The best and most cogent modern Fibonacci market theorist I have found is Tony Plummer, a bond trader in London. He wrote a book in 1989 titled, "Forecasting Financial Markets" (Kogan Page, London) in which he acknowledges the great insights of Elliott, but discards the orthodoxy of his system. Plummer brings the thoery down to earth by describing what is being analyzed as a system of crowd behavior, a cyclic continuum of sentiment expansion and contraction. His model is in many ways more elegant that Elliott's. He describes something he calls a price pulse, where there is a base built during which there is something very much like a contraction of energy built up in the market, and then a breakout, an energetic "pulse," taking prices to a level which usually has a Fibonacci relationship to the size of the base. Plummer is refreshingly modest about his understanding of markets. Unlike the Elliot Wavers, he does not claim to understand every move a market makes. I suspect this has something to do with the fact that he is a real trader, working for a major London bank, and not a newsletter writer or "advisor." Dealing with real markets where real money can be lost can bring one's theoretical flights of fancy down to earth very quickly.

There are plenty of people selling systems and advisory newsletters based on Fibonacci analysis of markets. They provide charts showing all sorts of clear Fibonacci relationships embedded in past market moves and then give you easy rules to follow to make huge profits. They have as much worth as the programs which promise to show you how to get rich by buying real estate with no money down. The idea that you can follow a simple system of rules and beat the market is worthless. It is as if someone who had a Ph.D. in advanced mathematics were to go to the North shore of Hawaii, assuming that his or her knowledge of differential equations were all that were needed to win a surfing competition against all those ignorant surfers who had no theoretical knowledge of wave mechanics.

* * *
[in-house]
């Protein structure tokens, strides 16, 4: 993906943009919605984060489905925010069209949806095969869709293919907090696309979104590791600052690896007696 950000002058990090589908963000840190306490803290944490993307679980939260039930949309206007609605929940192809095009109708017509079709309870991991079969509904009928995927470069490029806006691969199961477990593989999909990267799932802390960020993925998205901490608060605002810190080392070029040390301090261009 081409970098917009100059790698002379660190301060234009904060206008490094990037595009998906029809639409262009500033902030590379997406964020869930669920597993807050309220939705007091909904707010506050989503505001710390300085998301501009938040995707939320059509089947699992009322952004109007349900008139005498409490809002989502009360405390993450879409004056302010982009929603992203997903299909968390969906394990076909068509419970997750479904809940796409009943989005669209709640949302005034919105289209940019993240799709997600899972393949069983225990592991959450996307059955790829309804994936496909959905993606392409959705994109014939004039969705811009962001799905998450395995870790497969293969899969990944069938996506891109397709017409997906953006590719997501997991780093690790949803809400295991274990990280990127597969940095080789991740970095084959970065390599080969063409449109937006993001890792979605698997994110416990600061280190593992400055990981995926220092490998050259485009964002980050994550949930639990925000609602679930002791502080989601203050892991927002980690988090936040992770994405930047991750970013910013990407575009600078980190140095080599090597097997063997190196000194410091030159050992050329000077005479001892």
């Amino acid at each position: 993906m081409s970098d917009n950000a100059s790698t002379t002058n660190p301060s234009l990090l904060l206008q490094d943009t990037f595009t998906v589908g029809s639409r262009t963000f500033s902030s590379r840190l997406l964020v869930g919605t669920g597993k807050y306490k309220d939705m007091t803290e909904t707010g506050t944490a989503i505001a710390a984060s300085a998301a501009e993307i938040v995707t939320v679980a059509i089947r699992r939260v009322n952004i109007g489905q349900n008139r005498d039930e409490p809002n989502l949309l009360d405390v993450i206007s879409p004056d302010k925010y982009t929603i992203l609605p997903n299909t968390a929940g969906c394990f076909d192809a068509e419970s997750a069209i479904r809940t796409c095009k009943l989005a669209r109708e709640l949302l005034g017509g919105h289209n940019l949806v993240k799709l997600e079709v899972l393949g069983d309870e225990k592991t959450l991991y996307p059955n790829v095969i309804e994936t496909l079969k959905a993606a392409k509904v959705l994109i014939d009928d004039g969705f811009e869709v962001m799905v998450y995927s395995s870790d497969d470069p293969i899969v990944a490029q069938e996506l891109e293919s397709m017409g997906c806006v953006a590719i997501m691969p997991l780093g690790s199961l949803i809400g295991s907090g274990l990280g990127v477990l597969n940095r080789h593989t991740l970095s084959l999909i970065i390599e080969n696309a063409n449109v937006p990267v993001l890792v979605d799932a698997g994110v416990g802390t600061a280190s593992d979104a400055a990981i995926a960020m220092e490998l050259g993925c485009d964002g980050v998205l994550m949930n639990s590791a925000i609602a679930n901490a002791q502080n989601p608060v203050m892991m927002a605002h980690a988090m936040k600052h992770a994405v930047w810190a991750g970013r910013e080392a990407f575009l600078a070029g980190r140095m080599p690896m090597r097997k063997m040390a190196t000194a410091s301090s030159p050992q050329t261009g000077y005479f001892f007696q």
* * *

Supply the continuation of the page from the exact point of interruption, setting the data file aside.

I have found the best description of a winning system in the words of the famous trader, George Soros, who wrote:

"Economic history is a never-ending series of episodes based on falsehoods and lies, not truths. It represents the path to big money. The object is to recognize the trend whose premise is false, ride that trend, and step off before it is discredited."

That is advice at once simpler yet harder to follow than, "Buy when the market has retraced exactly 61.8% of the previous advance"...but as Soros said, it is this sort of thinking which actually leads to "big money."

To Chris's essay i want to add a small addendum of my own:

The fact that R. N. Elliott was influenced by the mathematician D'Arcy Thompson goes without saying, because Thompson influenced virtualy every writer on the Fibonacci series after 1917. Conversely, the fact that Elliott also wrote a pyramidology book called "Nature's Law: The Secret of the Universe" might be taken as evidence that he was an outright nut-case. But what is most remarkable -- and serves to bridge the chasm between geometry and pyramidology -- is Elliott's intellectual debt to Manly P. Hall. Hall was a prodigious author and illustrator whose best-known book, "The Secret Teachings of All Ages," is a monumental encyclopaedia of mythology, numerology, occultism, sorcery, magic, mysticism, Pythagorean harmonic theory, alchemy, astrology, Freemasonry, and Gnosticism. That Elliott was a friend of Hall's seems to hint at a spiritual as well as a strictly logarithmic basis for his Wave Theory, for to the dedicated Pythagorean, the Golden Section assumes holy proportions, and is truly "Nature's Law."